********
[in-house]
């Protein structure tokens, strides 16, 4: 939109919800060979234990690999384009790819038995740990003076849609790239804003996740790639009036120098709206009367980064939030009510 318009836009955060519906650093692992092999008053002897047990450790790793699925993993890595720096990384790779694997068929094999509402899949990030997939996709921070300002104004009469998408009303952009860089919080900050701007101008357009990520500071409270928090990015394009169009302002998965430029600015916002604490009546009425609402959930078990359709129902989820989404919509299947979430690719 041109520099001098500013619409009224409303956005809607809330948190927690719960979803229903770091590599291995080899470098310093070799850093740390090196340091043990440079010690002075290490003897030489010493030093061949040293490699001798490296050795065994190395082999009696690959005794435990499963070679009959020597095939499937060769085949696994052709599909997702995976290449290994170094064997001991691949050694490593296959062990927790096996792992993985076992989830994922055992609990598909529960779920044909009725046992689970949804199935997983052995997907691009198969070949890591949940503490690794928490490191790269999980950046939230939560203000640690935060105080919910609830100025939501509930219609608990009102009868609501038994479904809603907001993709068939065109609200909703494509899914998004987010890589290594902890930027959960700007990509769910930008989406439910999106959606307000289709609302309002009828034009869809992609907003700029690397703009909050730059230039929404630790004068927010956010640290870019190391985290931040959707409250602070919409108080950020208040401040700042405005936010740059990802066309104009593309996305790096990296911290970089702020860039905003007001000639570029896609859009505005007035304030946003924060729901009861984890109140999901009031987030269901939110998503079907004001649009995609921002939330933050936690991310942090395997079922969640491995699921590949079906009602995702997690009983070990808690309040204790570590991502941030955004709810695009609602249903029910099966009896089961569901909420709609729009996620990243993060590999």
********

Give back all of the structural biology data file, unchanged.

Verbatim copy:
[in-house]
């Protein structure tokens, strides 16, 4: 939109919800060979234990690999384009790819038995740990003076849609790239804003996740790639009036120098709206009367980064939030009510 318009836009955060519906650093692992092999008053002897047990450790790793699925993993890595720096990384790779694997068929094999509402899949990030997939996709921070300002104004009469998408009303952009860089919080900050701007101008357009990520500071409270928090990015394009169009302002998965430029600015916002604490009546009425609402959930078990359709129902989820989404919509299947979430690719 041109520099001098500013619409009224409303956005809607809330948190927690719960979803229903770091590599291995080899470098310093070799850093740390090196340091043990440079010690002075290490003897030489010493030093061949040293490699001798490296050795065994190395082999009696690959005794435990499963070679009959020597095939499937060769085949696994052709599909997702995976290449290994170094064997001991691949050694490593296959062990927790096996792992993985076992989830994922055992609990598909529960779920044909009725046992689970949804199935997983052995997907691009198969070949890591949940503490690794928490490191790269999980950046939230939560203000640690935060105080919910609830100025939501509930219609608990009102009868609501038994479904809603907001993709068939065109609200909703494509899914998004987010890589290594902890930027959960700007990509769910930008989406439910999106959606307000289709609302309002009828034009869809992609907003700029690397703009909050730059230039929404630790004068927010956010640290870019190391985290931040959707409250602070919409108080950020208040401040700042405005936010740059990802066309104009593309996305790096990296911290970089702020860039905003007001000639570029896609859009505005007035304030946003924060729901009861984890109140999901009031987030269901939110998503079907004001649009995609921002939330933050936690991310942090395997079922969640491995699921590949079906009602995702997690009983070990808690309040204790570590991502941030955004709810695009609602249903029910099966009896089961569901909420709609729009996620990243993060590999």